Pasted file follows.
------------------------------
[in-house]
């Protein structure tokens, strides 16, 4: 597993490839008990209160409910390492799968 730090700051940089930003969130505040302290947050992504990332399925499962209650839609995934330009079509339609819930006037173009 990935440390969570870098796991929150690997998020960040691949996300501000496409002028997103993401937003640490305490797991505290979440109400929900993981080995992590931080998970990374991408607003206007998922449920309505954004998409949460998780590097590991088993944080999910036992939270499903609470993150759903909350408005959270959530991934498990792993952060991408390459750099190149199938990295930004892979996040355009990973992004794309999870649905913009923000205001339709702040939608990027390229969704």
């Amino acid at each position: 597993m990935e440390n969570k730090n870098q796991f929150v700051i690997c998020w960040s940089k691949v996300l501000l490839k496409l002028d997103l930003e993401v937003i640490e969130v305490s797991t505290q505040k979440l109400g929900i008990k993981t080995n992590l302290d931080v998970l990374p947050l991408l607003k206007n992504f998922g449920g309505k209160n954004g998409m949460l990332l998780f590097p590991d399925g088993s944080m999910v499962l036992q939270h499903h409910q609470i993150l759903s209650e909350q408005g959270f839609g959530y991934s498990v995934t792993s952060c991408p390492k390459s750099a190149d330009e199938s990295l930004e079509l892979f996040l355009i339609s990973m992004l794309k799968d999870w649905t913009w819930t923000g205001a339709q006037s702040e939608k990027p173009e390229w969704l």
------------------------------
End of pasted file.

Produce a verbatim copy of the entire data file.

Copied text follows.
[in-house]
């Protein structure tokens, strides 16, 4: 597993490839008990209160409910390492799968 730090700051940089930003969130505040302290947050992504990332399925499962209650839609995934330009079509339609819930006037173009 990935440390969570870098796991929150690997998020960040691949996300501000496409002028997103993401937003640490305490797991505290979440109400929900993981080995992590931080998970990374991408607003206007998922449920309505954004998409949460998780590097590991088993944080999910036992939270499903609470993150759903909350408005959270959530991934498990792993952060991408390459750099190149199938990295930004892979996040355009990973992004794309999870649905913009923000205001339709702040939608990027390229969704």
């Amino acid at each position: 597993m990935e440390n969570k730090n870098q796991f929150v700051i690997c998020w960040s940089k691949v996300l501000l490839k496409l002028d997103l930003e993401v937003i640490e969130v305490s797991t505290q505040k979440l109400g929900i008990k993981t080995n992590l302290d931080v998970l990374p947050l991408l607003k206007n992504f998922g449920g309505k209160n954004g998409m949460l990332l998780f590097p590991d399925g088993s944080m999910v499962l036992q939270h499903h409910q609470i993150l759903s209650e909350q408005g959270f839609g959530y991934s498990v995934t792993s952060c991408p390492k390459s750099a190149d330009e199938s990295l930004e079509l892979f996040l355009i339609s990973m992004l794309k799968d999870w649905t913009w819930t923000g205001a339709q006037s702040e939608k990027p173009e390229w969704l």